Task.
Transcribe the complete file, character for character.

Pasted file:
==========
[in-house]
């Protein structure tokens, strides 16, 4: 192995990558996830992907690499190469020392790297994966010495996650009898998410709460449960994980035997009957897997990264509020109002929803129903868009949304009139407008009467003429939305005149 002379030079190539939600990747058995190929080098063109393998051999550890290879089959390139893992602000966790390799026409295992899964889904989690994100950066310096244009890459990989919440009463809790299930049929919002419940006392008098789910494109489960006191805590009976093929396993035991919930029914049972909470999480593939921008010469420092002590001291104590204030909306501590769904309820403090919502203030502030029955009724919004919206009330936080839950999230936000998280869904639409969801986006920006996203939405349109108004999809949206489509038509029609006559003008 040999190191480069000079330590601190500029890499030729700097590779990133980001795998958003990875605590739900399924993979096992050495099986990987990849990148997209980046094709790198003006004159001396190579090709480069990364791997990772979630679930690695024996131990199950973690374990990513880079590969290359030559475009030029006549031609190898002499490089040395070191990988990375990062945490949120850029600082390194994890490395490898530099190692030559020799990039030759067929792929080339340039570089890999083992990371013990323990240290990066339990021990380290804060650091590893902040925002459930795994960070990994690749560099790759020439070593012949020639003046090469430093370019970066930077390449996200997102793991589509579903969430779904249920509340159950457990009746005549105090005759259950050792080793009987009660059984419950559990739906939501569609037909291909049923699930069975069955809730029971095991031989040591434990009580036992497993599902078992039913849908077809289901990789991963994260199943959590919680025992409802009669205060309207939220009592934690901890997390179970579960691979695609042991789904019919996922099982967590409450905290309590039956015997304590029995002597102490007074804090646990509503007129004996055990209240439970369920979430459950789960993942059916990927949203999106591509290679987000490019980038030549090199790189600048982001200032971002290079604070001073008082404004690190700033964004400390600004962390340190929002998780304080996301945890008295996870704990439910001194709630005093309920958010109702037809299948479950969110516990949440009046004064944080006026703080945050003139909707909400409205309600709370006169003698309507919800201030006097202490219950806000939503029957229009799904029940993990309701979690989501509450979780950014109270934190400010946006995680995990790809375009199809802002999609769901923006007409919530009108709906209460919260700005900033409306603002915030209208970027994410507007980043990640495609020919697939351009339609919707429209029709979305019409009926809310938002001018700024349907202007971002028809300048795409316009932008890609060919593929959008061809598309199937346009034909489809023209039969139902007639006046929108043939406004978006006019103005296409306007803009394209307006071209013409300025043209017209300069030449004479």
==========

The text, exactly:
[in-house]
């Protein structure tokens, strides 16, 4: 192995990558996830992907690499190469020392790297994966010495996650009898998410709460449960994980035997009957897997990264509020109002929803129903868009949304009139407008009467003429939305005149 002379030079190539939600990747058995190929080098063109393998051999550890290879089959390139893992602000966790390799026409295992899964889904989690994100950066310096244009890459990989919440009463809790299930049929919002419940006392008098789910494109489960006191805590009976093929396993035991919930029914049972909470999480593939921008010469420092002590001291104590204030909306501590769904309820403090919502203030502030029955009724919004919206009330936080839950999230936000998280869904639409969801986006920006996203939405349109108004999809949206489509038509029609006559003008 040999190191480069000079330590601190500029890499030729700097590779990133980001795998958003990875605590739900399924993979096992050495099986990987990849990148997209980046094709790198003006004159001396190579090709480069990364791997990772979630679930690695024996131990199950973690374990990513880079590969290359030559475009030029006549031609190898002499490089040395070191990988990375990062945490949120850029600082390194994890490395490898530099190692030559020799990039030759067929792929080339340039570089890999083992990371013990323990240290990066339990021990380290804060650091590893902040925002459930795994960070990994690749560099790759020439070593012949020639003046090469430093370019970066930077390449996200997102793991589509579903969430779904249920509340159950457990009746005549105090005759259950050792080793009987009660059984419950559990739906939501569609037909291909049923699930069975069955809730029971095991031989040591434990009580036992497993599902078992039913849908077809289901990789991963994260199943959590919680025992409802009669205060309207939220009592934690901890997390179970579960691979695609042991789904019919996922099982967590409450905290309590039956015997304590029995002597102490007074804090646990509503007129004996055990209240439970369920979430459950789960993942059916990927949203999106591509290679987000490019980038030549090199790189600048982001200032971002290079604070001073008082404004690190700033964004400390600004962390340190929002998780304080996301945890008295996870704990439910001194709630005093309920958010109702037809299948479950969110516990949440009046004064944080006026703080945050003139909707909400409205309600709370006169003698309507919800201030006097202490219950806000939503029957229009799904029940993990309701979690989501509450979780950014109270934190400010946006995680995990790809375009199809802002999609769901923006007409919530009108709906209460919260700005900033409306603002915030209208970027994410507007980043990640495609020919697939351009339609919707429209029709979305019409009926809310938002001018700024349907202007971002028809300048795409316009932008890609060919593929959008061809598309199937346009034909489809023209039969139902007639006046929108043939406004978006006019103005296409306007803009394209307006071209013409300025043209017209300069030449004479």